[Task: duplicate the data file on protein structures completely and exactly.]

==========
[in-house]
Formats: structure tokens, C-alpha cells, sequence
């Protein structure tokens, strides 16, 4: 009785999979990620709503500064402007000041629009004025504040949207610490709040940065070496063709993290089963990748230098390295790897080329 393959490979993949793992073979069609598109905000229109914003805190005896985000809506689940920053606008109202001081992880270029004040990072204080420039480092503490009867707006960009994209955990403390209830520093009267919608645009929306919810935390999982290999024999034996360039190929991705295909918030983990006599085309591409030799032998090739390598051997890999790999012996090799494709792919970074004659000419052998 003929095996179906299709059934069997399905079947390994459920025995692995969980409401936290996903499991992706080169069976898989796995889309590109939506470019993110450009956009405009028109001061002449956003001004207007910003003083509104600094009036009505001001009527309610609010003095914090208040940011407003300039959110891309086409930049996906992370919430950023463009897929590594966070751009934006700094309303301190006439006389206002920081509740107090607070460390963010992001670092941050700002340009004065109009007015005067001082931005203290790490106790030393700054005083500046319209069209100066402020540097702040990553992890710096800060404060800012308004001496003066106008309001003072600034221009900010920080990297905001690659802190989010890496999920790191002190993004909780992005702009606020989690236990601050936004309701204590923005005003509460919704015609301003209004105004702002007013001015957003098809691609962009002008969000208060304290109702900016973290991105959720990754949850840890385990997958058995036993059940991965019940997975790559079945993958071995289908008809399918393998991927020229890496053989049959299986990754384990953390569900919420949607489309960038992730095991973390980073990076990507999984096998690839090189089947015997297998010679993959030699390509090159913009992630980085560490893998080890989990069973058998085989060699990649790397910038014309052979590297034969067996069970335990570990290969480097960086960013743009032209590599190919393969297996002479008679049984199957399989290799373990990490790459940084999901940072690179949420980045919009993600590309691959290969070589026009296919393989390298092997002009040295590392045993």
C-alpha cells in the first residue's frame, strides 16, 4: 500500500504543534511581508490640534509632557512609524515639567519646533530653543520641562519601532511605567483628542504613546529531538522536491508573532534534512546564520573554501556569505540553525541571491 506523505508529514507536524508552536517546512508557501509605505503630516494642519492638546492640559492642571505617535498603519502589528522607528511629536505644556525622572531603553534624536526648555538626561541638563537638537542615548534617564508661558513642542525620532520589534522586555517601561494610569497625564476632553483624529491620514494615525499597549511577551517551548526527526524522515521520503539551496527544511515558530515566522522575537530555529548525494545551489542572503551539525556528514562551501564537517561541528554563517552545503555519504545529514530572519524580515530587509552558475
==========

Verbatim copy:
[in-house]
Formats: structure tokens, C-alpha cells, sequence
């Protein structure tokens, strides 16, 4: 009785999979990620709503500064402007000041629009004025504040949207610490709040940065070496063709993290089963990748230098390295790897080329 393959490979993949793992073979069609598109905000229109914003805190005896985000809506689940920053606008109202001081992880270029004040990072204080420039480092503490009867707006960009994209955990403390209830520093009267919608645009929306919810935390999982290999024999034996360039190929991705295909918030983990006599085309591409030799032998090739390598051997890999790999012996090799494709792919970074004659000419052998 003929095996179906299709059934069997399905079947390994459920025995692995969980409401936290996903499991992706080169069976898989796995889309590109939506470019993110450009956009405009028109001061002449956003001004207007910003003083509104600094009036009505001001009527309610609010003095914090208040940011407003300039959110891309086409930049996906992370919430950023463009897929590594966070751009934006700094309303301190006439006389206002920081509740107090607070460390963010992001670092941050700002340009004065109009007015005067001082931005203290790490106790030393700054005083500046319209069209100066402020540097702040990553992890710096800060404060800012308004001496003066106008309001003072600034221009900010920080990297905001690659802190989010890496999920790191002190993004909780992005702009606020989690236990601050936004309701204590923005005003509460919704015609301003209004105004702002007013001015957003098809691609962009002008969000208060304290109702900016973290991105959720990754949850840890385990997958058995036993059940991965019940997975790559079945993958071995289908008809399918393998991927020229890496053989049959299986990754384990953390569900919420949607489309960038992730095991973390980073990076990507999984096998690839090189089947015997297998010679993959030699390509090159913009992630980085560490893998080890989990069973058998085989060699990649790397910038014309052979590297034969067996069970335990570990290969480097960086960013743009032209590599190919393969297996002479008679049984199957399989290799373990990490790459940084999901940072690179949420980045919009993600590309691959290969070589026009296919393989390298092997002009040295590392045993």
C-alpha cells in the first residue's frame, strides 16, 4: 500500500504543534511581508490640534509632557512609524515639567519646533530653543520641562519601532511605567483628542504613546529531538522536491508573532534534512546564520573554501556569505540553525541571491 506523505508529514507536524508552536517546512508557501509605505503630516494642519492638546492640559492642571505617535498603519502589528522607528511629536505644556525622572531603553534624536526648555538626561541638563537638537542615548534617564508661558513642542525620532520589534522586555517601561494610569497625564476632553483624529491620514494615525499597549511577551517551548526527526524522515521520503539551496527544511515558530515566522522575537530555529548525494545551489542572503551539525556528514562551501564537517561541528554563517552545503555519504545529514530572519524580515530587509552558475